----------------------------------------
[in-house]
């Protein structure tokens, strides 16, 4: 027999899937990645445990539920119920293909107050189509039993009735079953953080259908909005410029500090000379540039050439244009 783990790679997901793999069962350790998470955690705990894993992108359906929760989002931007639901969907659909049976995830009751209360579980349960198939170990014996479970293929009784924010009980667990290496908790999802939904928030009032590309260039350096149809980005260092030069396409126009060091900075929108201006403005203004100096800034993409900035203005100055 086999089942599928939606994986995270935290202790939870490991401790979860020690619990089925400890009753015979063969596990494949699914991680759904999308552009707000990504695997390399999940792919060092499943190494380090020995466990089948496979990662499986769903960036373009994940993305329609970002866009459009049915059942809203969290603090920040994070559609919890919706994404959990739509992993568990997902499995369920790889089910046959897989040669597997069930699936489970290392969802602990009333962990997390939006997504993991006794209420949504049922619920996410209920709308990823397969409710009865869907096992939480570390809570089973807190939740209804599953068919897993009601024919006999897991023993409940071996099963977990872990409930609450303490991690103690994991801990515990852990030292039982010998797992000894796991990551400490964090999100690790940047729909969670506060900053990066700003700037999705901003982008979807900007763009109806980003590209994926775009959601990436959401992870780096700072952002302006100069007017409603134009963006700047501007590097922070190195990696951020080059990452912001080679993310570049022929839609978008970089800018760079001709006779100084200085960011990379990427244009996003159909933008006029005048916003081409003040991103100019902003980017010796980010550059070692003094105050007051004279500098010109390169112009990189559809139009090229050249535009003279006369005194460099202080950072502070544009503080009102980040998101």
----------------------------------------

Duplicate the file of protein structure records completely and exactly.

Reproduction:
[in-house]
């Protein structure tokens, strides 16, 4: 027999899937990645445990539920119920293909107050189509039993009735079953953080259908909005410029500090000379540039050439244009 783990790679997901793999069962350790998470955690705990894993992108359906929760989002931007639901969907659909049976995830009751209360579980349960198939170990014996479970293929009784924010009980667990290496908790999802939904928030009032590309260039350096149809980005260092030069396409126009060091900075929108201006403005203004100096800034993409900035203005100055 086999089942599928939606994986995270935290202790939870490991401790979860020690619990089925400890009753015979063969596990494949699914991680759904999308552009707000990504695997390399999940792919060092499943190494380090020995466990089948496979990662499986769903960036373009994940993305329609970002866009459009049915059942809203969290603090920040994070559609919890919706994404959990739509992993568990997902499995369920790889089910046959897989040669597997069930699936489970290392969802602990009333962990997390939006997504993991006794209420949504049922619920996410209920709308990823397969409710009865869907096992939480570390809570089973807190939740209804599953068919897993009601024919006999897991023993409940071996099963977990872990409930609450303490991690103690994991801990515990852990030292039982010998797992000894796991990551400490964090999100690790940047729909969670506060900053990066700003700037999705901003982008979807900007763009109806980003590209994926775009959601990436959401992870780096700072952002302006100069007017409603134009963006700047501007590097922070190195990696951020080059990452912001080679993310570049022929839609978008970089800018760079001709006779100084200085960011990379990427244009996003159909933008006029005048916003081409003040991103100019902003980017010796980010550059070692003094105050007051004279500098010109390169112009990189559809139009090229050249535009003279006369005194460099202080950072502070544009503080009102980040998101």